Deep in the remote Iron Range of northern Minnesota on the shores of Lake Vermilion sits the quiet town of Tower, population of about 500. The Minnesohhtan accents here are as thick as they come—right on Main Street, Uffda Thrifts & Gifts shares a building with UBetcha Antiques & Uniques. The town has a rugged, salt-of-the-earth appeal that comes with adapting to a harsh, brutally cold climate. Oddly enough, we’ve come here to the state’s coldest, northernmost reaches to find one of the country’s foremost masters of heat.
Seventy-year-old Daryl Lamppa is the third-generation owner of Lamppa Manufacturing, which produces wood-burning and electric sauna stoves under its Kuuma brand. Lamppa’s wood stoves are known around the world for being some of the cleanest, most efficient sauna stoves on the market, a fact verified by an EPA certification. But Daryl, a lifelong resident of the area, doesn’t care much about any sort of accolade for his engineering feats—for him, and for his father and grandfather before him, it’s always just been about improving the product.
“He’s a staunch environmentalist, and always has been,” says general manager Dale Horihan. “That’s kind of how he started with this—he didn’t want to produce anything that would produce smoke. If there’s no smoke, there’s no creosote, and there’s no risk of a chimney fire. The saunas burn incredibly clean, but not clean enough. So now they’re gonna be cleaner.”
Daryl’s grandfather, Richard Lamppa, first began making traditional Finnish sauna stoves out of used oil drums for Finnish settlers in the nearby town of Embarrass back in the 1930s. He quickly developed a reputation for making the best saunas in the area, which was no small feat as it was a region abundantly populated by Scandinavian immigrants. In 2015, one of the first sauna stoves made by Richard found its way back to the Lamppa headquarters, complete with the original inscription of “Steam King” written across the front with a welding rod.
Though the innovation has seen immeasurable progress since the early days, the endearing, old-fashioned spirit is still apparent today. Daryl politely shows about as much interest in chatting with me as I imagine he would listening to someone pitching a vacation timeshare—he’d much prefer to let the product speak for itself.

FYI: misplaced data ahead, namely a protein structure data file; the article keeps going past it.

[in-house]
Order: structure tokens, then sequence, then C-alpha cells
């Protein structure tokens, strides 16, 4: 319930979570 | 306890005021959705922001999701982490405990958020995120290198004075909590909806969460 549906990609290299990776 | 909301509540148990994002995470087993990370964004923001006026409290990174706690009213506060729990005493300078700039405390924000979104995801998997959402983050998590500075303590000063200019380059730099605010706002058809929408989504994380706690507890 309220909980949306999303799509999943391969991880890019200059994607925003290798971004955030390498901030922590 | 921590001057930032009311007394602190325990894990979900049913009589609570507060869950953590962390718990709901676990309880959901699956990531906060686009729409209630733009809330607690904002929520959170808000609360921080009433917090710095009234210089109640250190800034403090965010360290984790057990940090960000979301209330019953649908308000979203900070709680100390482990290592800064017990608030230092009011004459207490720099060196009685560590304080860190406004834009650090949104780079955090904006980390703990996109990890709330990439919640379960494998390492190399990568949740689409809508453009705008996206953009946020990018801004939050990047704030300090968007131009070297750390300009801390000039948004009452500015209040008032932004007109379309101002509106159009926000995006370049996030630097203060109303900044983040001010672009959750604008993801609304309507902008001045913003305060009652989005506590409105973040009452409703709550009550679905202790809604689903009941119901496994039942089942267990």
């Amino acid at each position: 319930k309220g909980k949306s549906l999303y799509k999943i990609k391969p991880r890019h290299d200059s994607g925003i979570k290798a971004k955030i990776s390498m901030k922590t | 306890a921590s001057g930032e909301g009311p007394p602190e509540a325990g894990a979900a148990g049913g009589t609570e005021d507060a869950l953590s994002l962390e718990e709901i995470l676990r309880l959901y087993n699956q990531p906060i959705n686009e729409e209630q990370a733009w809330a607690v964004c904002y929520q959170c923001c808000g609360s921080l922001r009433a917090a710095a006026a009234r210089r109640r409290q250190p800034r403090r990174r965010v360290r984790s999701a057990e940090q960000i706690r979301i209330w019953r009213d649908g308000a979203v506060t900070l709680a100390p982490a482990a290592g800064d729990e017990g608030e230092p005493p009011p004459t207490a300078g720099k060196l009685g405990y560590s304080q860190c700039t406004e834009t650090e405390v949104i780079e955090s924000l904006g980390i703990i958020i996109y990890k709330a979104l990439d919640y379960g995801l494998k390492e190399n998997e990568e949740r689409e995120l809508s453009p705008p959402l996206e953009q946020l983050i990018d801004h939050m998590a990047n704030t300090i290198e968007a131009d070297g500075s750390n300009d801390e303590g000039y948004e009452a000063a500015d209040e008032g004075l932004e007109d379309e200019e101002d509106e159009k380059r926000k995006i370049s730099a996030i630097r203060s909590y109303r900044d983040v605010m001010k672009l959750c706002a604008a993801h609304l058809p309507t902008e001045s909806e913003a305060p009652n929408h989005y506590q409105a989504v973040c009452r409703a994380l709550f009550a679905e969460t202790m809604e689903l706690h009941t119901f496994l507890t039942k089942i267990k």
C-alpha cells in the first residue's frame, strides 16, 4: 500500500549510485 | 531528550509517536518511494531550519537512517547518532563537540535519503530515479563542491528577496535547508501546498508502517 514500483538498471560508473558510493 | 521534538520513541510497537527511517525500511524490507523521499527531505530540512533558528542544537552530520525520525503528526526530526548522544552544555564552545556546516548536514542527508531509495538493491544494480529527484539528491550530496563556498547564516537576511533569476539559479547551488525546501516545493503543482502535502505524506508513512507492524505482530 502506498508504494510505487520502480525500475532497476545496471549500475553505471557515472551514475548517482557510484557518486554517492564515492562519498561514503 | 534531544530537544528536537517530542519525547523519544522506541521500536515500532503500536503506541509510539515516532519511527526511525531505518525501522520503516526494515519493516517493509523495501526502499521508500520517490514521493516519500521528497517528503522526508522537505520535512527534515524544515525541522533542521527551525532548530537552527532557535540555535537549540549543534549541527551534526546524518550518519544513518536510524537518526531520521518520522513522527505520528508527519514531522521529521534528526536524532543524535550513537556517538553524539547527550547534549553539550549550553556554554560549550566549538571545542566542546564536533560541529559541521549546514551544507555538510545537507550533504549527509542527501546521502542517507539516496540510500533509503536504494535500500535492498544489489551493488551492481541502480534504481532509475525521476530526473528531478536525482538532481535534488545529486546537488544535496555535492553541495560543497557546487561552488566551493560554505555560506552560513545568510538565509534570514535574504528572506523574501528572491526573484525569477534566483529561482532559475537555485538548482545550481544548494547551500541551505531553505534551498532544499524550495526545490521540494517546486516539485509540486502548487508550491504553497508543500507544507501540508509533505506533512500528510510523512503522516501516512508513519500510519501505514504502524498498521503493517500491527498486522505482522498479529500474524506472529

“We don’t advertise. It’s all word of mouth,” says Dale. “We have a website, and then there’s these…” He leans back and calls to the lady with whom he shares the front office: “What do you call those Morgan? Where you go out online and talk to each other? Blogging?”
“Social media, or blogs? Blogging? Facebook?” Morgan offers.
“Yeah, where people just talk… Forums!” he exclaims. “I’m not techy—I’ve never been on social media, so I’m an old fogey.”
What makes the Kuuma such a stand-out is Daryl’s patented design, resulting in a clean, efficient, long-lasting burn. Rather than burning the wood from the bottom up, Kuuma stoves have a front-to-back burner, which burns off all of the gases and liquids trapped in the wood that would otherwise rise and create smoke. Each stove—which has a lifespan of up to 40 years—is crafted from heavy steel, with the smallest weighing in at upwards of 400 pounds.
Lamppa’s old-fashioned, no-nonsense approach to making quality, long-lasting stoves is what they’ve built their reputation on and is what allowed them to more than double their production space last year. “From 2017 to 2018, we grew by 60 percent,” Dale says. “From 2018 to 2019, we doubled. And we don’t know yet, but we’re hoping this year that we can double again.”
After 30 years in a decrepit workshop in downtown Tower, the business moved to a brand-new facility up the road funded by the Iron Range Resources and Rehabilitation Board. In the new facility, they’ve managed to bring their three- to four-month lead time down to three to four weeks. And Dale hopes that, with all the added space, they’ll be able to start keeping stoves in-stock and ready to ship. Lamppa ships their Kuuma stoves all over the world, recently sending one as far as Sudan.